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Spence moves barbershop after 35 years

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Ricky Spence struggled in school and knew his career choices were limited.

His best option, he decided, was to join the family barbering trade. He was in his twenties when he opened his shop on Glebe Road 35 years ago. The rules he set himself then haven't changed — customers pay for a haircut; smiles and nuggets of wisdom are given out for free.

“From a young age I just had a raw passion to make a difference,” the 55-year-old said. “I learnt to stick to simple things and got by learning how to be consistent, making time and respecting myself and others. I think those things played a crucial part in my life because what I wanted for myself is what I gave to other people.

“In return they gave me back so much love and showed me they appreciated my talent.”

The popular barber recently moved his business, Ricky's Barber Shop, to Angle Street. He held a party for 300 friends, family and clients at the Glebe Road spot before he left.

“It was amazing and felt very good,” he said.

“At the end of the dinner I asked everyone to take a picture off the wall, what I call the wall of history, and put it into a box that I've kept. For years, whenever I'd read about positive things happening in the community — like if someone did good in school and got a scholarship — I would cut out the picture, laminate it and put it up on the wall no matter if I cut that person's hair or not.

“That's what people loved about my barbershop — I had nothing but Bermuda history. I might do something similar in my new shop.” Many years into his career he made friends with Junior “Scientist” Ming. The barber offered the familiar Hamilton character lunch money practically every day.

“It's amazing because the last time Scientist came into the shop he had a glass of water and said, ‘This is for you Ricky, for giving back'. It was amazing to me. I'm so used to giving to him, but this time he gave to me.

“I think sometimes we don't understand people and give them a hard time, but with love you can see people's hearts. I've learnt Scientist is a very talented guy. He goes up to the dump and gets old bikes and fixes them up. I've seen him take old radios and make them work like new again. The stuff we throw away he takes it and restores it.”

Mr Spence got his first job at 13, working at his older brother Eugene's barbershop on Court Street.

“I worked for him until I was 20,” he said. “I started out sweeping floors because I didn't know what I really wanted to be. I was just helping my brother out and then as time went on I started standing up on the stool — in those days I was short — and that's when I started cutting hair.

“The first time it was nerve-wrecking, but I got better with time.”

Mr Spence would cut his friends' hair at Devon Lane School. He admits that not every attempt was a successful one.

“A few of the guys ended up with patches in their head,” he said. “They were a bit upset, but they kept on coming to me and that allowed me to get better. I never gave up. I always told them the next time would be free.”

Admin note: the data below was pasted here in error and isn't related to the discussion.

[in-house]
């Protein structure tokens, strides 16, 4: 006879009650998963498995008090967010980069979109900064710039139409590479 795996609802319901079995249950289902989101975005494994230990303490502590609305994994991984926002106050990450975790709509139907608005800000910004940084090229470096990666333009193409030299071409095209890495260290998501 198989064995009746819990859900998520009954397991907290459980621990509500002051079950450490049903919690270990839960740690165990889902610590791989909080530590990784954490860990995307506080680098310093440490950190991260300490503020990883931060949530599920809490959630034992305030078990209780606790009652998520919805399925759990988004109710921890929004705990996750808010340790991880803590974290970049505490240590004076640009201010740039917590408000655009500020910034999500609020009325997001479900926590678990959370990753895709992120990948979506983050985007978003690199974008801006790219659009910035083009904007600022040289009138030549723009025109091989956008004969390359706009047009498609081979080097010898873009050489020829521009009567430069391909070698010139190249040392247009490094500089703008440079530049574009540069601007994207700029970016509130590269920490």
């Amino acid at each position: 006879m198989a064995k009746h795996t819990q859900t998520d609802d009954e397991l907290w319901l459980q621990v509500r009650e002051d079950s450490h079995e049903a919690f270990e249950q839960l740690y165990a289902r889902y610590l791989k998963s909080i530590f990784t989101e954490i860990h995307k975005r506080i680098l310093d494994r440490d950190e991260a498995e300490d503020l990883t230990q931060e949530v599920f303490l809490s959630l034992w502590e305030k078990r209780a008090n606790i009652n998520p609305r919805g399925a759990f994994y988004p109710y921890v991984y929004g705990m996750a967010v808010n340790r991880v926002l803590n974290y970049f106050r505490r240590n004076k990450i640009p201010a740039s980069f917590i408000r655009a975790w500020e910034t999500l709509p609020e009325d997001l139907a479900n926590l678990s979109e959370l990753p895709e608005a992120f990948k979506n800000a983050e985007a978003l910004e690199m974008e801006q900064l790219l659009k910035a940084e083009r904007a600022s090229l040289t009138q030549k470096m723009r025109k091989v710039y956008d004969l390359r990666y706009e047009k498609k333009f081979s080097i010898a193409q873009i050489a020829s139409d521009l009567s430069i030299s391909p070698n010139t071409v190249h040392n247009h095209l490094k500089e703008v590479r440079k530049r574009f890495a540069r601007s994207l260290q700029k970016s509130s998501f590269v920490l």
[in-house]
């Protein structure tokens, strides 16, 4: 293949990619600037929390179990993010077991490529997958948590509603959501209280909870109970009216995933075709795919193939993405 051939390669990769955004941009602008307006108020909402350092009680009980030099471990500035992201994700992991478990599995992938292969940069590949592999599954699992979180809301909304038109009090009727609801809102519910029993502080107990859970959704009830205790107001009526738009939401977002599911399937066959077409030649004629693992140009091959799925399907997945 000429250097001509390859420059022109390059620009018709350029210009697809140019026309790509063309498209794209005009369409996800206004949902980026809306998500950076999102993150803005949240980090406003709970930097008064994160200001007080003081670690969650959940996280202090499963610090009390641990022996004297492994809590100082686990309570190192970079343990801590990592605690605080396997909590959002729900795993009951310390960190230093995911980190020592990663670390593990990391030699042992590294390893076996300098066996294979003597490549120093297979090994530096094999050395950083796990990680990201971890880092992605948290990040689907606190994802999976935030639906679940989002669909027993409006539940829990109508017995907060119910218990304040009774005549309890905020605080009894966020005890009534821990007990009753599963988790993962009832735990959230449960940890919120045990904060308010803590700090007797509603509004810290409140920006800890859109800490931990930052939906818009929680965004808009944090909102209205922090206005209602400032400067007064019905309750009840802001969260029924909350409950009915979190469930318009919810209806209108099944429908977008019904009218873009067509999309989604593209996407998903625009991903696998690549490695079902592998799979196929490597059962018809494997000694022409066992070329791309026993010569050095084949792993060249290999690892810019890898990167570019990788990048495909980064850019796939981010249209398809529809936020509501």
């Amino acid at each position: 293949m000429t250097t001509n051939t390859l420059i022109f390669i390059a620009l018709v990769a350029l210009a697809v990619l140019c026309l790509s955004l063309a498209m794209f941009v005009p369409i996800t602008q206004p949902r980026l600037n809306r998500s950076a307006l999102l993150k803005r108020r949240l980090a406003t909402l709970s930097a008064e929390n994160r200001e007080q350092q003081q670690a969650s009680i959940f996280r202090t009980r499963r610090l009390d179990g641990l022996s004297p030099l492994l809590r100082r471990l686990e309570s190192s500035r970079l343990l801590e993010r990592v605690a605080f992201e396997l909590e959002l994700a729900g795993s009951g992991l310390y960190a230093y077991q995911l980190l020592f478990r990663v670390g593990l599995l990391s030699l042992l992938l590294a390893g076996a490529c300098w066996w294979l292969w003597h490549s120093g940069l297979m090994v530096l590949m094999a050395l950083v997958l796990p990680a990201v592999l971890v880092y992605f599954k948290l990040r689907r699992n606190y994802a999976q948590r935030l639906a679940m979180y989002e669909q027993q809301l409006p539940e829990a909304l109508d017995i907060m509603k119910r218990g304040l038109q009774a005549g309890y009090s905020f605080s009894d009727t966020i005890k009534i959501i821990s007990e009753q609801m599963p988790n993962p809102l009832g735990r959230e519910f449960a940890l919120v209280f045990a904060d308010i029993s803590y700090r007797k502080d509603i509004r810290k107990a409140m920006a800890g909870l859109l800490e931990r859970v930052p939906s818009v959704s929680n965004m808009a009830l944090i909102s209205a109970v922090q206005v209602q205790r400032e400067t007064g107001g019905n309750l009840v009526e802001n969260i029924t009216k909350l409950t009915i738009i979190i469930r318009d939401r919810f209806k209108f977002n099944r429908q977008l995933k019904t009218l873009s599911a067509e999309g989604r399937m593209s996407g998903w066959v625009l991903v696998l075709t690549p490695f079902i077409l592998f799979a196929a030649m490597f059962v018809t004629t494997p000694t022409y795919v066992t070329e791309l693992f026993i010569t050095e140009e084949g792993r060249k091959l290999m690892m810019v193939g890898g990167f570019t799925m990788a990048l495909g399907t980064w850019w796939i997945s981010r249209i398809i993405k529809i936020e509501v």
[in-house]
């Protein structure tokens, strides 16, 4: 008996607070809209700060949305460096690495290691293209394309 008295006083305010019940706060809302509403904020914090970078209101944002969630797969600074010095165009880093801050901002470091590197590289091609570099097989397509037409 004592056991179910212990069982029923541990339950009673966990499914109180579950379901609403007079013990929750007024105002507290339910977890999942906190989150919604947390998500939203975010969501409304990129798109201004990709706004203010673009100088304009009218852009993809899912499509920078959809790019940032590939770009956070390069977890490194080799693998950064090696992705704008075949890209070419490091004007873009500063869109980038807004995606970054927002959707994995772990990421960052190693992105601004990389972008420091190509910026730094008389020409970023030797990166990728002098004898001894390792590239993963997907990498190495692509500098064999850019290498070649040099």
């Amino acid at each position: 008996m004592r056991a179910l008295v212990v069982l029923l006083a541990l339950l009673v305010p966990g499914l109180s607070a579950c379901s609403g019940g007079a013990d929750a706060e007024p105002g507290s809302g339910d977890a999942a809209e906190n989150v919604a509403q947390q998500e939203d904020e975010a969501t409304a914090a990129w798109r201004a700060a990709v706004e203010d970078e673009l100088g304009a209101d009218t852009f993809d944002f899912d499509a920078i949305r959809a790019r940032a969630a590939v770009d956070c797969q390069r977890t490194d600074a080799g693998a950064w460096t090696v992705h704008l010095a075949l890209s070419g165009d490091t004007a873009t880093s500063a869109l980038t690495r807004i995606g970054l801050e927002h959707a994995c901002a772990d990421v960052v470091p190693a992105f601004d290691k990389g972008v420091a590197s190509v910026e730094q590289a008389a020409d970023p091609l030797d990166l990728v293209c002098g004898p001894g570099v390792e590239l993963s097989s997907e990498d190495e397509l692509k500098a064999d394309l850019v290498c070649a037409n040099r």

He didn't finish high school, but maintained a close relationship with Leon James, the principal, who encouraged him to open up his first shop.

“I eventually found the property on North Shore, but in those days I didn't have any money,” he said. “I had about $700 in my pocket. The guy selling his shop wanted $4,000 for everything in it so Mr James said, ‘I got you'.

“He loaned me the money and we made an agreement for how I would pay him back. That meant a lot to me.

“He was a principal and not even related to me. Still, he showed me so much support and love. He was like a father figure to me. Even up to now we have a very special relationship.”

Mr Spence averages 20 to 30 customers a day. It has allowed him to buy property of his own and travel the world — to South Africa, Brazil, China and Haiti.

“It's a very good business and I hope that more Bermudians will learn to take it on because it's a good skill and with it you're never out of money,” he said.

“If you stick to something and be honest with it and give it your best, that's what makes you stand out from the others. It's about giving your best with your skills and attitude. Right now I'm teaching a class at CedarBridge Academy every Wednesday. This has been my way of giving back.”

Ricky Spence recently moved his popular barbershop to Angle Street after 35 years on North Shore (Photograph by Akil Simmons)
Cut above: Ricky Spence recently moved his popular barbershop to Angle Street after 35 years on North Shore (Photograph by Akil Simmons)
Ricky Spence recently moved his popular barbershop to Angle Street after 35 years on North Shore (Photograph by Akil Simmons)
Ricky Spence recently moved his popular barbershop to Angle Street after 35 years on North Shore (Photograph by Akil Simmons)

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Published February 22, 2016 at 8:00 am (Updated February 23, 2016 at 9:43 am)

Spence moves barbershop after 35 years

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